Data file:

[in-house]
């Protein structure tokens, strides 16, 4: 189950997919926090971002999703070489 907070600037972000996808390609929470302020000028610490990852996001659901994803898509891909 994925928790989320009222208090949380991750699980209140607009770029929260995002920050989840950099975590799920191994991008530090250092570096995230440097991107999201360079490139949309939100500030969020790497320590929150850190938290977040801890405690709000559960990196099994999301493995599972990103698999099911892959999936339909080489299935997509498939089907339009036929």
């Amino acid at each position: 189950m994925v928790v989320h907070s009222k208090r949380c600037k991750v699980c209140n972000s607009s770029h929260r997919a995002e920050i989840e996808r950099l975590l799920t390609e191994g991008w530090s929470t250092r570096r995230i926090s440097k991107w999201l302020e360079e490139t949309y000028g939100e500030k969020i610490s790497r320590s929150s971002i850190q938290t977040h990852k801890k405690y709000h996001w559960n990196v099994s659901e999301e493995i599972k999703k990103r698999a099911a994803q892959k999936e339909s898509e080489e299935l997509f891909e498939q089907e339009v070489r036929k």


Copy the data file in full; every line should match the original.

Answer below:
[in-house]
């Protein structure tokens, strides 16, 4: 189950997919926090971002999703070489 907070600037972000996808390609929470302020000028610490990852996001659901994803898509891909 994925928790989320009222208090949380991750699980209140607009770029929260995002920050989840950099975590799920191994991008530090250092570096995230440097991107999201360079490139949309939100500030969020790497320590929150850190938290977040801890405690709000559960990196099994999301493995599972990103698999099911892959999936339909080489299935997509498939089907339009036929």
């Amino acid at each position: 189950m994925v928790v989320h907070s009222k208090r949380c600037k991750v699980c209140n972000s607009s770029h929260r997919a995002e920050i989840e996808r950099l975590l799920t390609e191994g991008w530090s929470t250092r570096r995230i926090s440097k991107w999201l302020e360079e490139t949309y000028g939100e500030k969020i610490s790497r320590s929150s971002i850190q938290t977040h990852k801890k405690y709000h996001w559960n990196v099994s659901e999301e493995i599972k999703k990103r698999a099911a994803q892959k999936e339909s898509e080489e299935l997509f891909e498939q089907e339009v070489r036929k």